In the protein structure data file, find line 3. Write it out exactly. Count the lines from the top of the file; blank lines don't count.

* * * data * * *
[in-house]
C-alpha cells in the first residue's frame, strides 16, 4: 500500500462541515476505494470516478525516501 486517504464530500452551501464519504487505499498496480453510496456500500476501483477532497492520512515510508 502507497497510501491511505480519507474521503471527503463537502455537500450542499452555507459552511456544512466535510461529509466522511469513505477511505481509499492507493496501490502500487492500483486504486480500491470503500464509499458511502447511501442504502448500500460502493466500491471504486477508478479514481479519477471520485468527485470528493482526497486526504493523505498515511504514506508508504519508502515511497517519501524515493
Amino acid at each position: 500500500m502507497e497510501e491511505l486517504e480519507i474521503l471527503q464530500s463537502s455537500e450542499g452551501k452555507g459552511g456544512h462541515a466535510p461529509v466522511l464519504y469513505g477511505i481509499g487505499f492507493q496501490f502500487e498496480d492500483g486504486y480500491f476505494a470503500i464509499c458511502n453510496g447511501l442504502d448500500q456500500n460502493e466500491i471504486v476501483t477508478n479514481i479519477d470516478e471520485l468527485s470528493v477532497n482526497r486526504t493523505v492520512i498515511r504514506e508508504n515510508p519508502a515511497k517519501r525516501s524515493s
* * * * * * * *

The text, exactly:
Amino acid at each position: 500500500m502507497e497510501e491511505l486517504e480519507i474521503l471527503q464530500s463537502s455537500e450542499g452551501k452555507g459552511g456544512h462541515a466535510p461529509v466522511l464519504y469513505g477511505i481509499g487505499f492507493q496501490f502500487e498496480d492500483g486504486y480500491f476505494a470503500i464509499c458511502n453510496g447511501l442504502d448500500q456500500n460502493e466500491i471504486v476501483t477508478n479514481i479519477d470516478e471520485l468527485s470528493v477532497n482526497r486526504t493523505v492520512i498515511r504514506e508508504n515510508p519508502a515511497k517519501r525516501s524515493s